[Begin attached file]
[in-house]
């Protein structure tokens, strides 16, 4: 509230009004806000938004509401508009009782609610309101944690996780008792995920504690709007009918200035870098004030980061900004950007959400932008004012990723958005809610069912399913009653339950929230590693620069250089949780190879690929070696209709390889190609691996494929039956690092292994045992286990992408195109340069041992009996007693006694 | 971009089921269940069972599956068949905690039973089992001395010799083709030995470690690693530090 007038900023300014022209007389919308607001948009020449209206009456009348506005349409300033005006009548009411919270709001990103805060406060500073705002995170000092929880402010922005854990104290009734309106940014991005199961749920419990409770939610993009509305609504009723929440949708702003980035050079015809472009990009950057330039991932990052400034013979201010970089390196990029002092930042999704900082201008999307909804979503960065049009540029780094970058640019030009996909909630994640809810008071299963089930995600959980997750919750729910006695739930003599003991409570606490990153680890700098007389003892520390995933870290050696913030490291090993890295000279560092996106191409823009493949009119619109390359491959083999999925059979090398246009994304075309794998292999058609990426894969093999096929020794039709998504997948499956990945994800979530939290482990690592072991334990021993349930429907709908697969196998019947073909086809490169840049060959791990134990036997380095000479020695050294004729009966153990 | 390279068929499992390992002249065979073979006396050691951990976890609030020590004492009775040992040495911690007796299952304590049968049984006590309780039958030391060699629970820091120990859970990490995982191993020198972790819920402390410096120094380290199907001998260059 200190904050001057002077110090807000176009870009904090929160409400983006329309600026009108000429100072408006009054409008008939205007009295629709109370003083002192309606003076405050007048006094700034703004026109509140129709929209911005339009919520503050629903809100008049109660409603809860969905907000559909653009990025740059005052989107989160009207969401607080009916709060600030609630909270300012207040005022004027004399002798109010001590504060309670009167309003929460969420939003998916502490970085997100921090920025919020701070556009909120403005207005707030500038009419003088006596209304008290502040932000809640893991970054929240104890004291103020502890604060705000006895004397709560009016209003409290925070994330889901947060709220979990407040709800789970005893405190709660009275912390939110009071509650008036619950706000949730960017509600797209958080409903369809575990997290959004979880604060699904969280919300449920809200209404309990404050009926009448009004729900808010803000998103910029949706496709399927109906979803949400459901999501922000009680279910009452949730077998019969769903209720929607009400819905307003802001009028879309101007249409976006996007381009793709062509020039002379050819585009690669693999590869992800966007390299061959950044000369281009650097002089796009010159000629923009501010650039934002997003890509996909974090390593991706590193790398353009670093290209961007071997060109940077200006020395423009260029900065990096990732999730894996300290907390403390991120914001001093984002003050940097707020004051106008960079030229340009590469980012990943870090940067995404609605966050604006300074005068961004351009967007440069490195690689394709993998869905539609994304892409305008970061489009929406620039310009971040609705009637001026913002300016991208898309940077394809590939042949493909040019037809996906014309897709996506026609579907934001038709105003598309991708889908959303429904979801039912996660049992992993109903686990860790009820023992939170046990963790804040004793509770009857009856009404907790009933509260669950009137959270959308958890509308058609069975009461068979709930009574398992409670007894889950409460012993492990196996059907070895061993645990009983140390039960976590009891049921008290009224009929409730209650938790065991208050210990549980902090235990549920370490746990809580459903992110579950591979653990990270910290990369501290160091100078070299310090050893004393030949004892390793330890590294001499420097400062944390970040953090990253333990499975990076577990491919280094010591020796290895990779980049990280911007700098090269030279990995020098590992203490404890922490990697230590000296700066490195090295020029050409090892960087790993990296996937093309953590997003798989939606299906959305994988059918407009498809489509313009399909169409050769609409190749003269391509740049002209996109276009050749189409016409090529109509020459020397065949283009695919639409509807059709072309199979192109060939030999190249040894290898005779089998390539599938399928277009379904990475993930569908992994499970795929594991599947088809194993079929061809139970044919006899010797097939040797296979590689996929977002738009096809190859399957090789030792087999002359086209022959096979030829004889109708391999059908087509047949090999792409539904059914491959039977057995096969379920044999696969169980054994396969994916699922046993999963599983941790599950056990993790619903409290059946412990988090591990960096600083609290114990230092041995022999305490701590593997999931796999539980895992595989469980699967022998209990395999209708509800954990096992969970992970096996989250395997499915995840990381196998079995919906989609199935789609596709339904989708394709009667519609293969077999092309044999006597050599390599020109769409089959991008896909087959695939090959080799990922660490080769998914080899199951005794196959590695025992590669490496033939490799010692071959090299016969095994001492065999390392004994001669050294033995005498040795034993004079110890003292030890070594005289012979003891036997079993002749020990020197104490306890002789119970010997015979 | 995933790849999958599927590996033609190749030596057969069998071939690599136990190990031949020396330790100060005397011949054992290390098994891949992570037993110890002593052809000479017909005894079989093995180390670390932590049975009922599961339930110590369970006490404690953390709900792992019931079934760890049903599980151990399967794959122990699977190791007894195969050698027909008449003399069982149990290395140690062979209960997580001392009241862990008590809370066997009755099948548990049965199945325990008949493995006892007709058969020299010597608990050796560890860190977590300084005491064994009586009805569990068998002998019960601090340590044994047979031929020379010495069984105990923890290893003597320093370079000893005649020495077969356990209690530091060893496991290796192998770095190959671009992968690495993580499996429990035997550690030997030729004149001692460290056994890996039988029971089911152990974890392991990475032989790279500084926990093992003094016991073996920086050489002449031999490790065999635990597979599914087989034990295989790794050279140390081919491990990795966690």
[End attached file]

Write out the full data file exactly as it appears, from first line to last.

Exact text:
[in-house]
């Protein structure tokens, strides 16, 4: 509230009004806000938004509401508009009782609610309101944690996780008792995920504690709007009918200035870098004030980061900004950007959400932008004012990723958005809610069912399913009653339950929230590693620069250089949780190879690929070696209709390889190609691996494929039956690092292994045992286990992408195109340069041992009996007693006694 | 971009089921269940069972599956068949905690039973089992001395010799083709030995470690690693530090 007038900023300014022209007389919308607001948009020449209206009456009348506005349409300033005006009548009411919270709001990103805060406060500073705002995170000092929880402010922005854990104290009734309106940014991005199961749920419990409770939610993009509305609504009723929440949708702003980035050079015809472009990009950057330039991932990052400034013979201010970089390196990029002092930042999704900082201008999307909804979503960065049009540029780094970058640019030009996909909630994640809810008071299963089930995600959980997750919750729910006695739930003599003991409570606490990153680890700098007389003892520390995933870290050696913030490291090993890295000279560092996106191409823009493949009119619109390359491959083999999925059979090398246009994304075309794998292999058609990426894969093999096929020794039709998504997948499956990945994800979530939290482990690592072991334990021993349930429907709908697969196998019947073909086809490169840049060959791990134990036997380095000479020695050294004729009966153990 | 390279068929499992390992002249065979073979006396050691951990976890609030020590004492009775040992040495911690007796299952304590049968049984006590309780039958030391060699629970820091120990859970990490995982191993020198972790819920402390410096120094380290199907001998260059 200190904050001057002077110090807000176009870009904090929160409400983006329309600026009108000429100072408006009054409008008939205007009295629709109370003083002192309606003076405050007048006094700034703004026109509140129709929209911005339009919520503050629903809100008049109660409603809860969905907000559909653009990025740059005052989107989160009207969401607080009916709060600030609630909270300012207040005022004027004399002798109010001590504060309670009167309003929460969420939003998916502490970085997100921090920025919020701070556009909120403005207005707030500038009419003088006596209304008290502040932000809640893991970054929240104890004291103020502890604060705000006895004397709560009016209003409290925070994330889901947060709220979990407040709800789970005893405190709660009275912390939110009071509650008036619950706000949730960017509600797209958080409903369809575990997290959004979880604060699904969280919300449920809200209404309990404050009926009448009004729900808010803000998103910029949706496709399927109906979803949400459901999501922000009680279910009452949730077998019969769903209720929607009400819905307003802001009028879309101007249409976006996007381009793709062509020039002379050819585009690669693999590869992800966007390299061959950044000369281009650097002089796009010159000629923009501010650039934002997003890509996909974090390593991706590193790398353009670093290209961007071997060109940077200006020395423009260029900065990096990732999730894996300290907390403390991120914001001093984002003050940097707020004051106008960079030229340009590469980012990943870090940067995404609605966050604006300074005068961004351009967007440069490195690689394709993998869905539609994304892409305008970061489009929406620039310009971040609705009637001026913002300016991208898309940077394809590939042949493909040019037809996906014309897709996506026609579907934001038709105003598309991708889908959303429904979801039912996660049992992993109903686990860790009820023992939170046990963790804040004793509770009857009856009404907790009933509260669950009137959270959308958890509308058609069975009461068979709930009574398992409670007894889950409460012993492990196996059907070895061993645990009983140390039960976590009891049921008290009224009929409730209650938790065991208050210990549980902090235990549920370490746990809580459903992110579950591979653990990270910290990369501290160091100078070299310090050893004393030949004892390793330890590294001499420097400062944390970040953090990253333990499975990076577990491919280094010591020796290895990779980049990280911007700098090269030279990995020098590992203490404890922490990697230590000296700066490195090295020029050409090892960087790993990296996937093309953590997003798989939606299906959305994988059918407009498809489509313009399909169409050769609409190749003269391509740049002209996109276009050749189409016409090529109509020459020397065949283009695919639409509807059709072309199979192109060939030999190249040894290898005779089998390539599938399928277009379904990475993930569908992994499970795929594991599947088809194993079929061809139970044919006899010797097939040797296979590689996929977002738009096809190859399957090789030792087999002359086209022959096979030829004889109708391999059908087509047949090999792409539904059914491959039977057995096969379920044999696969169980054994396969994916699922046993999963599983941790599950056990993790619903409290059946412990988090591990960096600083609290114990230092041995022999305490701590593997999931796999539980895992595989469980699967022998209990395999209708509800954990096992969970992970096996989250395997499915995840990381196998079995919906989609199935789609596709339904989708394709009667519609293969077999092309044999006597050599390599020109769409089959991008896909087959695939090959080799990922660490080769998914080899199951005794196959590695025992590669490496033939490799010692071959090299016969095994001492065999390392004994001669050294033995005498040795034993004079110890003292030890070594005289012979003891036997079993002749020990020197104490306890002789119970010997015979 | 995933790849999958599927590996033609190749030596057969069998071939690599136990190990031949020396330790100060005397011949054992290390098994891949992570037993110890002593052809000479017909005894079989093995180390670390932590049975009922599961339930110590369970006490404690953390709900792992019931079934760890049903599980151990399967794959122990699977190791007894195969050698027909008449003399069982149990290395140690062979209960997580001392009241862990008590809370066997009755099948548990049965199945325990008949493995006892007709058969020299010597608990050796560890860190977590300084005491064994009586009805569990068998002998019960601090340590044994047979031929020379010495069984105990923890290893003597320093370079000893005649020495077969356990209690530091060893496991290796192998770095190959671009992968690495993580499996429990035997550690030997030729004149001692460290056994890996039988029971089911152990974890392991990475032989790279500084926990093992003094016991073996920086050489002449031999490790065999635990597979599914087989034990295989790794050279140390081919491990990795966690």